Fannie Lou Hamer (Civil Rights Leader)
Fannie Lou Hamer (born Fannie Lou Townsend on October 6, 1917 – March 14, 1977) was an American voting rights activist and civil rights leader.
A former sharecropper, Fannie Lou Hamer's Congressional testimony is so powerful that President Johnson calls an impromptu press conference to get her off the air. But his plan backfires. Watch her powerful testimony:
She was instrumental in organizing Mississippi Freedom Summer for the Student Nonviolent Coordinating Committee (SNCC), and later became the Vice-Chair of the Mississippi Freedom Democratic Party.
Her plain-spoken manner and fervent belief in the Biblical righteousness of her cause gained her a reputation as an electrifying speaker and constant champion of civil rights.
Hamer attended several annual conferences of the Regional Council of Negro Leadership (RCNL) in the all-black town of Mound Bayou, Mississippi. The RCNL was led by Dr. T.R.M. Howard, a civil rights leader and wealthy black entrepreneur, and was a combination civil rights and self-help organization.
The annual RCNL conferences featured entertainers, such as Mahalia Jackson, speakers, such as Thurgood Marshall and Rep. Charles Diggs of Michigan, and panels on voting rights and other civil rights issues. Without her knowledge or consent, she was sterilized in 1961 by a white doctor as a part of the state of Mississippi's plan to reduce the number of poor blacks in the state
On August 23, 1962, Rev. James Bevel, an organizer for the Student Nonviolent Coordinating Committee (SNCC) and an associate of Dr. Martin Luther King, Jr., gave a sermon in Ruleville, Mississippi and followed it with an appeal to those assembled to register to vote. Black people who registered to vote in the South faced serious hardships at that time due to institutionalized racism, including harassment, the loss of their jobs, physical beatings, and lynchings; nonetheless, Hamer was the first volunteer.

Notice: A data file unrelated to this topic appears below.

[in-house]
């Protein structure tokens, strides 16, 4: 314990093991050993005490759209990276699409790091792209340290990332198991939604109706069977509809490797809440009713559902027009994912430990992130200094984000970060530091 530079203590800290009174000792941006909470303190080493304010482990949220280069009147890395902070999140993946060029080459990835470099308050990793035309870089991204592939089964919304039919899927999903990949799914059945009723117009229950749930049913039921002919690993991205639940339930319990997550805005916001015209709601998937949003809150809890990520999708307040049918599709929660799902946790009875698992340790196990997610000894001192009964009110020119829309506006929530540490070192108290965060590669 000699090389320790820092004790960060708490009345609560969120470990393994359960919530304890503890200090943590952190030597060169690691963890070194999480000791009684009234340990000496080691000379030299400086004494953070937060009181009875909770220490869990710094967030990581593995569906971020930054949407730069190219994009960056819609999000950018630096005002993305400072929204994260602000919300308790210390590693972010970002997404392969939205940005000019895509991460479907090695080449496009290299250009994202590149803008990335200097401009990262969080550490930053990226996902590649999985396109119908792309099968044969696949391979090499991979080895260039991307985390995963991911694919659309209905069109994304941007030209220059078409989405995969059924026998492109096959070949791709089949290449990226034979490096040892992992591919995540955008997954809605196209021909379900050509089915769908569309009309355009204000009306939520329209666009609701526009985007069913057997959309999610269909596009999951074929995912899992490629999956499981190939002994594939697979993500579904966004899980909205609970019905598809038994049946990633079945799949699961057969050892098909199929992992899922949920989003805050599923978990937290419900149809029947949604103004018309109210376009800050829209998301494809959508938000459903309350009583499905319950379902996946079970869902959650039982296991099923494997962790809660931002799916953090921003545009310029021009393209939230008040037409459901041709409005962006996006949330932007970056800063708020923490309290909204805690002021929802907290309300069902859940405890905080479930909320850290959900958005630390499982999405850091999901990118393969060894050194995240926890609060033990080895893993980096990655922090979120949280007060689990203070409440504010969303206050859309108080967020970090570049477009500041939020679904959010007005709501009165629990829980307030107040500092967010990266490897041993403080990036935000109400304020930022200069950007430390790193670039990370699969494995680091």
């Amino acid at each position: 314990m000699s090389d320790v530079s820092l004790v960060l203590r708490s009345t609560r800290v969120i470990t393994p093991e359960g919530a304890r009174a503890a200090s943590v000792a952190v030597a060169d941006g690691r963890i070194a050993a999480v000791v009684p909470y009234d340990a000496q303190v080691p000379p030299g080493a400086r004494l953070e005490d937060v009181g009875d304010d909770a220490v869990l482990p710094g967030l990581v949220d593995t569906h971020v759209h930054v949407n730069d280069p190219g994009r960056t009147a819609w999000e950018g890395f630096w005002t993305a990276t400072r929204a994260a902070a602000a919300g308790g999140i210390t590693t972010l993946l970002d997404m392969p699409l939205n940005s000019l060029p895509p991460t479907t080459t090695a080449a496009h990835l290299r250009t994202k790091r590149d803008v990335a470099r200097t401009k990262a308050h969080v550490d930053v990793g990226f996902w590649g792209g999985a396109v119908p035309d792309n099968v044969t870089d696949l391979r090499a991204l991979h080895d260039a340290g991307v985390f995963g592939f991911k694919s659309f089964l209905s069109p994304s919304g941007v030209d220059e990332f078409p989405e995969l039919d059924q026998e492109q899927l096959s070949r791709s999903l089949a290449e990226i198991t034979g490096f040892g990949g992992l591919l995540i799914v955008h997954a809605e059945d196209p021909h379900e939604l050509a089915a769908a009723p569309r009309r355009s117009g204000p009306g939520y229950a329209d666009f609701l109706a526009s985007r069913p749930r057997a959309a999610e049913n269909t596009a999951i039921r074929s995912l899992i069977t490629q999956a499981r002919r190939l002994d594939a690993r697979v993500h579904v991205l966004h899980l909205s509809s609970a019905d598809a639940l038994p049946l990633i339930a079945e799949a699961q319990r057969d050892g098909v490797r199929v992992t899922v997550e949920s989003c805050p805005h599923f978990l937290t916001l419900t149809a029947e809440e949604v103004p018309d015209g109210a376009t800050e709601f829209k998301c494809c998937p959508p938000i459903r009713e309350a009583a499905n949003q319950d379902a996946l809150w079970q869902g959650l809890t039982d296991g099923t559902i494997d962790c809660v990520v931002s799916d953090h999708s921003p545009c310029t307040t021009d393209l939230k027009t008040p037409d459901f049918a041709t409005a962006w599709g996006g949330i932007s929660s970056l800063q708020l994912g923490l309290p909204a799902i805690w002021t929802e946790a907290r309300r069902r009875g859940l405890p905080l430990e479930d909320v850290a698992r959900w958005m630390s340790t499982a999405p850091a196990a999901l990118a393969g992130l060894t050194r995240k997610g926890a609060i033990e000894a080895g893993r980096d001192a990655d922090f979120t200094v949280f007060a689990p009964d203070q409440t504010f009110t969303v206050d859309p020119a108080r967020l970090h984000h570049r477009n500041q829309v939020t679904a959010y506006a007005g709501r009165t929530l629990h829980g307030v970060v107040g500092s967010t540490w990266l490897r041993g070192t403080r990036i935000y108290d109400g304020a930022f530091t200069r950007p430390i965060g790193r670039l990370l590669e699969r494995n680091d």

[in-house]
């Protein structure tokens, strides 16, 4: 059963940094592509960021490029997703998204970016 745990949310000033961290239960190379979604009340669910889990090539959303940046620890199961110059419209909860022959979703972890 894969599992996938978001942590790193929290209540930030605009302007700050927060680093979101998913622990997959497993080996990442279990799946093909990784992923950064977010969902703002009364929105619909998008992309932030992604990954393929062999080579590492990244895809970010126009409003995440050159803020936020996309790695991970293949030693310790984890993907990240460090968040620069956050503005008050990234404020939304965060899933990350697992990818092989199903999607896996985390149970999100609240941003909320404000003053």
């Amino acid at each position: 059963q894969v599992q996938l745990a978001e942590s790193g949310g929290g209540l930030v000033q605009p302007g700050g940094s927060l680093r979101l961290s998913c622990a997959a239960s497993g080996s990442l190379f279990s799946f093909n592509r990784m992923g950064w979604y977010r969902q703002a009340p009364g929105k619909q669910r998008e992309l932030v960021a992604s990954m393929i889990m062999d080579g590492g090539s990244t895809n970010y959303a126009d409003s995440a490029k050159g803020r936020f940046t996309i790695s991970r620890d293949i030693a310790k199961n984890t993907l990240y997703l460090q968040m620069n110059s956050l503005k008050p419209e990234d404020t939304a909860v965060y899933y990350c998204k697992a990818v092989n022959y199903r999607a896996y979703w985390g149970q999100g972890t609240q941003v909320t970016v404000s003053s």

She later said, "I guess if I'd had any sense, I'd have been a little scared - but what was the point of being scared? The only thing they [white people] could do was kill me, and it seemed they'd been trying to do that a little bit at a time since I could remember."
On August 31, she traveled on a rented bus with other attendees of Bevel's sermon to Indianola, Mississippi to register. In what would become a signature trait of Hamer's activist career, she began singing Christian hymns, such as "Go Tell It on the Mountain" and "This Little Light of Mine," to the group in order to bolster their resolve. The hymns also reflected Hamer's belief that the civil rights struggle was a deeply spiritual one.
Hamer's courage and leadership in Indianola came to the attention of SNCC organizer Bob Moses, who dispatched Charles McLaurin from the organization with instructions to find "the lady who sings the hymns". McLaurin found and recruited Hamer, and though she remained based in Mississippi, she began traveling around the South doing activist work for the organization.
On June 9, 1963, Hamer was on her way back from Charleston, South Carolina with other activists from a literacy workshop. Stopping in Winona, Mississippi, the group was arrested on a false charge and jailed by white policemen. Once in jail, Hamer and her colleagues were beaten savagely by the police, almost to the point of death.
Released on June 12, she needed more than a month to recover. Though the incident had profound physical and psychological effects, Hamer returned to Mississippi to organize voter registration drives, including the "Freedom Ballot Campaign", a mock election, in 1963, and the "Freedom Summer" initiative in 1964. She was known to the volunteers of Freedom Summer - most of whom were young, white, and from northern states - as a motherly figure who believed that the civil rights effort should be multi-racial in nature.
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